Adding a minute amount of phosphorus can make bronze extremely durable. It can enhance the tensile strength and yield of bronze by a factor of several. Yet, it depends on how much is added to the combination. Only 0.01 to 0.35 percent phosphorous should be added to prevent the strength from becoming brittle. Phosphorus improves bronze’s durability, abrasion resistance, coefficient of friction, and hardness. Phosphor bronze is, therefore, ideally suited for applications involving the continual and fast sliding of metal surfaces.

Properties of Phosphor Bronze Alloys

Because of their excellent spring properties, higher strain resistance, great flexibility, and high corrosion resistance, phosphor bronze alloys are predominantly utilized for electrical equipment. The addition of tin enhances the alloy’s corrosion resistance and strength. The phosphor improves the alloy’s wear resistance and stiffness.

C544 Phosphor bronze is one of the best-bearing alloys available on the market. As a supplier of phosphor bronze, Aviva Metals offers several forms and sizes to fulfill the requirements of your project, including sheets, strips, plates, wires, rods, and bars.

Uses of Phosphor Bronze

Phosphor Bronze is typically employed to produce springs, fasteners, and bolts. These components must be highly durable and wear while maintaining high flexibility.

Automobiles, digital electronics, and automatic controllers often incorporate Phosphor Bronze components. The material is ideal for molding operations such as drawing, pressing, and bending. Phosphor Bronze components are recognized for their superior performance, ease of processing, and durability.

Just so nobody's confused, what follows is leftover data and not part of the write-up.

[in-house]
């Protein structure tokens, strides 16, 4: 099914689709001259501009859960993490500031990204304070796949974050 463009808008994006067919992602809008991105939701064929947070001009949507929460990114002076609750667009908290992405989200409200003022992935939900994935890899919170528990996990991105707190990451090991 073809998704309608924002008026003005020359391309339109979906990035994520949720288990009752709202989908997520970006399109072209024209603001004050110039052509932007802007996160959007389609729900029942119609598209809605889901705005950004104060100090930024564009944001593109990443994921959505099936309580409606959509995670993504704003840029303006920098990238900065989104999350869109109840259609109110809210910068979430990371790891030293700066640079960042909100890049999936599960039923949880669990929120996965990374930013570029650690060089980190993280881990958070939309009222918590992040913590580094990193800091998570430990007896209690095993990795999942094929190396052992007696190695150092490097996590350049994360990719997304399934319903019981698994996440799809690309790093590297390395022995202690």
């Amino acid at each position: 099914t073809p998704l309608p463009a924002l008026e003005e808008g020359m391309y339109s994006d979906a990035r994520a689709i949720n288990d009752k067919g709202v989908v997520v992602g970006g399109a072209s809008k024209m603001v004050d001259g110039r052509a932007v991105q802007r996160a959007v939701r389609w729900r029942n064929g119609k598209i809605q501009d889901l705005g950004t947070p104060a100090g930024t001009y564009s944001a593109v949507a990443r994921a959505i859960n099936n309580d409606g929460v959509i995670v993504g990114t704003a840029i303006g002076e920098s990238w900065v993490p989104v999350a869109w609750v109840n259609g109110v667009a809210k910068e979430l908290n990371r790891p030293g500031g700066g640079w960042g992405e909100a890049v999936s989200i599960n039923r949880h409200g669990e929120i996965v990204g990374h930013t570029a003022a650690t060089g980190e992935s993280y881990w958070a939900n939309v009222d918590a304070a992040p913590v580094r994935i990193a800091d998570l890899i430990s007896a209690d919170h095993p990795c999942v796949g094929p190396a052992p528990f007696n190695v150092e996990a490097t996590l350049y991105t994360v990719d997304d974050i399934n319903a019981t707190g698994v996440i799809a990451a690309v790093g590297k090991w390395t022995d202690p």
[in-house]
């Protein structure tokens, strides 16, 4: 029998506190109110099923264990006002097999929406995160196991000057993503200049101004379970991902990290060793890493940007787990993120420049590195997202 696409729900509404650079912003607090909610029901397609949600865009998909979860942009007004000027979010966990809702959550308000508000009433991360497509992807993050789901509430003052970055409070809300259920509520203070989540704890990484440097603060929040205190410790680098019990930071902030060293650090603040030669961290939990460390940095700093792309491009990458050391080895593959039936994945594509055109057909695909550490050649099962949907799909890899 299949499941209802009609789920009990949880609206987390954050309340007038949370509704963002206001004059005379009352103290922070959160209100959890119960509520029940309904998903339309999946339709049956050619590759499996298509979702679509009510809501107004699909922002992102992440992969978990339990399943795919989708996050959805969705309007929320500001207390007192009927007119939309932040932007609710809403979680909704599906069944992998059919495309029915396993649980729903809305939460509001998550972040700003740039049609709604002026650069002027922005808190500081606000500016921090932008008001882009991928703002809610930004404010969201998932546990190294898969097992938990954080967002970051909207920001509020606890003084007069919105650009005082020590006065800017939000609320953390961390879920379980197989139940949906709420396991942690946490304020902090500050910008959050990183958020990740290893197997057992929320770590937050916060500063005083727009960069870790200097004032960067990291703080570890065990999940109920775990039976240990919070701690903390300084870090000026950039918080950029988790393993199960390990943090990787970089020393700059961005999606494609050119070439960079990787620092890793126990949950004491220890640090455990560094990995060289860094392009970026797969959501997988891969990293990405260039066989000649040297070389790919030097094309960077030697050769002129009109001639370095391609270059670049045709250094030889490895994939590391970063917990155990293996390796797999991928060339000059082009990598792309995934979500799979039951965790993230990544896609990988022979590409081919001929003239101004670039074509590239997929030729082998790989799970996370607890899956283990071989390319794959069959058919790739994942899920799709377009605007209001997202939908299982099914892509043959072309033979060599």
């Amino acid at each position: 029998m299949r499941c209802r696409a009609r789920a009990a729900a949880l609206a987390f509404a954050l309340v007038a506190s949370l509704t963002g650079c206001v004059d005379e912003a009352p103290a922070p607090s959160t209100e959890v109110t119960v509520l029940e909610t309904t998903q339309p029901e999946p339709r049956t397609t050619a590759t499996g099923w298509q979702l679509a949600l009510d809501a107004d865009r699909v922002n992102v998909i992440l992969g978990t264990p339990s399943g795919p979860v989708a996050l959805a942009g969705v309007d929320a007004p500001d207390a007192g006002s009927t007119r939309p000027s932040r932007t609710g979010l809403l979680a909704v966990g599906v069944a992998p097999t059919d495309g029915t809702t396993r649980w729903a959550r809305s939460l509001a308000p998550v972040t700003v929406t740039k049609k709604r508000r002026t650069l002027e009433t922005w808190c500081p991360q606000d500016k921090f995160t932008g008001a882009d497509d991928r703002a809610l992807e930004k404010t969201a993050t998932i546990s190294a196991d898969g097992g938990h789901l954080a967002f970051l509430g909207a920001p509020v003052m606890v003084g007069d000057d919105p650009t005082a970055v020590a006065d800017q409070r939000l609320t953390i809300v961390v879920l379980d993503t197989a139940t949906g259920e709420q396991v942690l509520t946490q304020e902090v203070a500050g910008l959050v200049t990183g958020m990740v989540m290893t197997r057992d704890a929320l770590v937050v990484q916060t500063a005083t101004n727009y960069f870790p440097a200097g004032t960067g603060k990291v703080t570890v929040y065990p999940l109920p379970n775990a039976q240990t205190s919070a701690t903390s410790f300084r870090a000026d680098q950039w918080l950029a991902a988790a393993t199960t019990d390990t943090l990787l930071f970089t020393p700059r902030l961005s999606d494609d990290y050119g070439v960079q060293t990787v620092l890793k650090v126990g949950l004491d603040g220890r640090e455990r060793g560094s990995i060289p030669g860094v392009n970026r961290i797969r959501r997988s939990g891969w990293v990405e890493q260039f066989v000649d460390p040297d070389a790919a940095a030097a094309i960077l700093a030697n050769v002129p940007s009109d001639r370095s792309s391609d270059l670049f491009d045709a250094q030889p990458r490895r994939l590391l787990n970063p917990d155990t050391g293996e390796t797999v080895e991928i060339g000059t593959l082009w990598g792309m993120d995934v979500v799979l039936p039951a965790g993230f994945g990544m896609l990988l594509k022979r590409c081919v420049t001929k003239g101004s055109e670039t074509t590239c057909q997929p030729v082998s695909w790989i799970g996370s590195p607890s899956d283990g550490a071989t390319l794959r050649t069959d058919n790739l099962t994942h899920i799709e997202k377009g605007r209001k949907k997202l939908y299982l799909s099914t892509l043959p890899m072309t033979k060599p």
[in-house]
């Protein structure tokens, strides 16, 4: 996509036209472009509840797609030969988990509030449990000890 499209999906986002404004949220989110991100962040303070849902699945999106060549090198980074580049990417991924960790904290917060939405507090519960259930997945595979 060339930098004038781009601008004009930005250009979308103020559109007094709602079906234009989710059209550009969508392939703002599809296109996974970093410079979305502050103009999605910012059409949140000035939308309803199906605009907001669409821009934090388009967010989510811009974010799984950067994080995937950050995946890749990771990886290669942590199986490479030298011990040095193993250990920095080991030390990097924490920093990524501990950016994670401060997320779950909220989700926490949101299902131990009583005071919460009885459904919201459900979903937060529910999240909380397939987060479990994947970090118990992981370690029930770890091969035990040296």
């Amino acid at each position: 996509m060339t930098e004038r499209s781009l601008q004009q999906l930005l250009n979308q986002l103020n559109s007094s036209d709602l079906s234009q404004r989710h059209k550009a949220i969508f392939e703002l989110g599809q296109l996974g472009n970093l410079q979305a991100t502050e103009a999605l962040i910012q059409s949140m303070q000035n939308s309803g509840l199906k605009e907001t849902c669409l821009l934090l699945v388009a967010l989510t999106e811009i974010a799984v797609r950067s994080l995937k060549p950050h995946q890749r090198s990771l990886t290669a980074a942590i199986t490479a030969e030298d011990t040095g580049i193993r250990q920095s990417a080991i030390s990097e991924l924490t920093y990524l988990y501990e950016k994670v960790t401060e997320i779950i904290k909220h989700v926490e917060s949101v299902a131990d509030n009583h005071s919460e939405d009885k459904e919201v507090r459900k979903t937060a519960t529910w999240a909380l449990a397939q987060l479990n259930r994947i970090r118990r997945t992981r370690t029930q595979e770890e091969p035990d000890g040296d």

Tin4.2 – 5.8%
Copper93.4 – 95.32%
Iron0.10%  (max)
Phosphorus0.030 – 0.35%
Lead0.05%  (maximum)
Zinc0.30%  (maximum)
Bronze composition



Cupronickel is a bronze alloy containing between 2% to 30% nickel and is also known as copper-nickel. The alloy is thermally stable and corrosion-resistant, particularly in steam or humid air. It is also preferable to other types of bronze in seawater. Cupronickel is utilized for pumps, ship hulls, valves, electronics, and marine machinery, among other applications.

Bell Metal (High-Tin Bronze)

high tin bronze
high tin bronze

Traditionally, bell metals are copper-based alloys alloyed with tin, frequently containing more than 20% tin (typically, 78 percent copper, 22 percent tin by mass). Bell metal is the substance used to create bells of exceptional quality. The more the tin content, the more complex the metal and its resonance.

Increased tin concentration increases the decay duration of the bell strike, making the bell more resonant. In addition to gears, high-strength bushings, high-tin bronzes are utilized in gears, high-strength bushings, and applications requiring high strength and heavy loads.

Silicon Bronze.

silicon bronze
silicon bronze

Silicon is nearly the ideal alloying metal due to its ease of pouring, visually appealing surface properties, and high corrosion resistance. Additionally, silicon fits excellently into the bronze alloy. Even if only about 6 percent of the bronze alloy is composed of silicon, this gives bronze the self-lubricating properties required to be easily shaped or cast into intricate designs.

Uses of silicon bronze

Landing gear components, strut bushings, rock bit bearing bushings, valve guides, cams, pole line hardware, safety belt assemblies, valve and pump components, hooks, and forged machined components are popular applications for silicon aluminum bronze. Aerospace, oil and gas, automotive, electrical, and marine industries, among others, all utilize silicon aluminum bronze.

Manganese Bronze

Additionally, manganese can make bronze complex and robust. This enables bronze to handle high-load applications and low-speed, which were formerly among its few limitations. However, manganese’s muscular bearing strength makes bronze a non-heat-treatable metal, necessitating special lubricants in applications utilizing manganese bronze.